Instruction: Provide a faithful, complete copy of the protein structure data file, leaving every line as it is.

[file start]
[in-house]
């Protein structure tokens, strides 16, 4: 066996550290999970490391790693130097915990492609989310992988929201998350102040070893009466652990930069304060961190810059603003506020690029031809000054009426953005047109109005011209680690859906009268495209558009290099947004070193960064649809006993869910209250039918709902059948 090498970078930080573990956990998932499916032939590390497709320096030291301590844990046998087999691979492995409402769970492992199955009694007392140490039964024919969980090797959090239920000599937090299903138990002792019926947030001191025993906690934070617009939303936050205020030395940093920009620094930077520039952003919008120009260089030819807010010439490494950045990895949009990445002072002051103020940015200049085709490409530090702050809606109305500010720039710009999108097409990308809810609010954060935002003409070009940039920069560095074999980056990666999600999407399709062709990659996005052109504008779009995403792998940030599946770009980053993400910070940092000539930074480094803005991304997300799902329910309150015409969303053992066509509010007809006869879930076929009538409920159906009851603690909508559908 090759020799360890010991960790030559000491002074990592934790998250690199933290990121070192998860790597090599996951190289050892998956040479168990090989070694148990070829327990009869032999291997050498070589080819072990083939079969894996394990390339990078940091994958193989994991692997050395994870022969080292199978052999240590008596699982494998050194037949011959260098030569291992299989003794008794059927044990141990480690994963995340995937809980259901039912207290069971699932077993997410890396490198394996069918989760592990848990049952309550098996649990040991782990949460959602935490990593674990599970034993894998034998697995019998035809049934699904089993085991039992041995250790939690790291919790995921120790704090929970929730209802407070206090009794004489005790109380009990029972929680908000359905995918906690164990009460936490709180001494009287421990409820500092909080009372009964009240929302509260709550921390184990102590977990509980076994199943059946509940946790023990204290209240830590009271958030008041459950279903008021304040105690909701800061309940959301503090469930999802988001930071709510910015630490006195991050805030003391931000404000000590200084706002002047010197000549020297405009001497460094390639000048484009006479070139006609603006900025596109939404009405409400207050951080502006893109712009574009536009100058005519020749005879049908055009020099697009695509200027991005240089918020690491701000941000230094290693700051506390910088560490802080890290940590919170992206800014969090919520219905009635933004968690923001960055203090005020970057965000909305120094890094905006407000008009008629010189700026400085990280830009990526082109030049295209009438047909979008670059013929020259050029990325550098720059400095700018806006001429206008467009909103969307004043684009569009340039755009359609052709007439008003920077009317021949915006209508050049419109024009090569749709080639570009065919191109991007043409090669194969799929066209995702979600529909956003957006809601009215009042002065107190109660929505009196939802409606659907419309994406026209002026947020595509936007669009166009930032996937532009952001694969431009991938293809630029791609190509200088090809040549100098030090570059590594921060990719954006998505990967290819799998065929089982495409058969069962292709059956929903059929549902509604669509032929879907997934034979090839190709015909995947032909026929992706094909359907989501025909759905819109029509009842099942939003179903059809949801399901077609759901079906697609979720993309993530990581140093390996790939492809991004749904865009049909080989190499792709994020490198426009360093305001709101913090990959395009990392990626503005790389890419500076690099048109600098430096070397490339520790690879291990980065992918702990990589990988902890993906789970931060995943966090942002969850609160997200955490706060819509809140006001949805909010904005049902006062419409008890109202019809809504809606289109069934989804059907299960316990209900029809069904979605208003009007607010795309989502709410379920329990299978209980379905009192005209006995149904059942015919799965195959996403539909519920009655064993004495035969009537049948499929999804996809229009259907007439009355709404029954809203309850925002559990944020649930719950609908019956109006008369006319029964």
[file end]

[in-house]
């Protein structure tokens, strides 16, 4: 066996550290999970490391790693130097915990492609989310992988929201998350102040070893009466652990930069304060961190810059603003506020690029031809000054009426953005047109109005011209680690859906009268495209558009290099947004070193960064649809006993869910209250039918709902059948 090498970078930080573990956990998932499916032939590390497709320096030291301590844990046998087999691979492995409402769970492992199955009694007392140490039964024919969980090797959090239920000599937090299903138990002792019926947030001191025993906690934070617009939303936050205020030395940093920009620094930077520039952003919008120009260089030819807010010439490494950045990895949009990445002072002051103020940015200049085709490409530090702050809606109305500010720039710009999108097409990308809810609010954060935002003409070009940039920069560095074999980056990666999600999407399709062709990659996005052109504008779009995403792998940030599946770009980053993400910070940092000539930074480094803005991304997300799902329910309150015409969303053992066509509010007809006869879930076929009538409920159906009851603690909508559908 090759020799360890010991960790030559000491002074990592934790998250690199933290990121070192998860790597090599996951190289050892998956040479168990090989070694148990070829327990009869032999291997050498070589080819072990083939079969894996394990390339990078940091994958193989994991692997050395994870022969080292199978052999240590008596699982494998050194037949011959260098030569291992299989003794008794059927044990141990480690994963995340995937809980259901039912207290069971699932077993997410890396490198394996069918989760592990848990049952309550098996649990040991782990949460959602935490990593674990599970034993894998034998697995019998035809049934699904089993085991039992041995250790939690790291919790995921120790704090929970929730209802407070206090009794004489005790109380009990029972929680908000359905995918906690164990009460936490709180001494009287421990409820500092909080009372009964009240929302509260709550921390184990102590977990509980076994199943059946509940946790023990204290209240830590009271958030008041459950279903008021304040105690909701800061309940959301503090469930999802988001930071709510910015630490006195991050805030003391931000404000000590200084706002002047010197000549020297405009001497460094390639000048484009006479070139006609603006900025596109939404009405409400207050951080502006893109712009574009536009100058005519020749005879049908055009020099697009695509200027991005240089918020690491701000941000230094290693700051506390910088560490802080890290940590919170992206800014969090919520219905009635933004968690923001960055203090005020970057965000909305120094890094905006407000008009008629010189700026400085990280830009990526082109030049295209009438047909979008670059013929020259050029990325550098720059400095700018806006001429206008467009909103969307004043684009569009340039755009359609052709007439008003920077009317021949915006209508050049419109024009090569749709080639570009065919191109991007043409090669194969799929066209995702979600529909956003957006809601009215009042002065107190109660929505009196939802409606659907419309994406026209002026947020595509936007669009166009930032996937532009952001694969431009991938293809630029791609190509200088090809040549100098030090570059590594921060990719954006998505990967290819799998065929089982495409058969069962292709059956929903059929549902509604669509032929879907997934034979090839190709015909995947032909026929992706094909359907989501025909759905819109029509009842099942939003179903059809949801399901077609759901079906697609979720993309993530990581140093390996790939492809991004749904865009049909080989190499792709994020490198426009360093305001709101913090990959395009990392990626503005790389890419500076690099048109600098430096070397490339520790690879291990980065992918702990990589990988902890993906789970931060995943966090942002969850609160997200955490706060819509809140006001949805909010904005049902006062419409008890109202019809809504809606289109069934989804059907299960316990209900029809069904979605208003009007607010795309989502709410379920329990299978209980379905009192005209006995149904059942015919799965195959996403539909519920009655064993004495035969009537049948499929999804996809229009259907007439009355709404029954809203309850925002559990944020649930719950609908019956109006008369006319029964």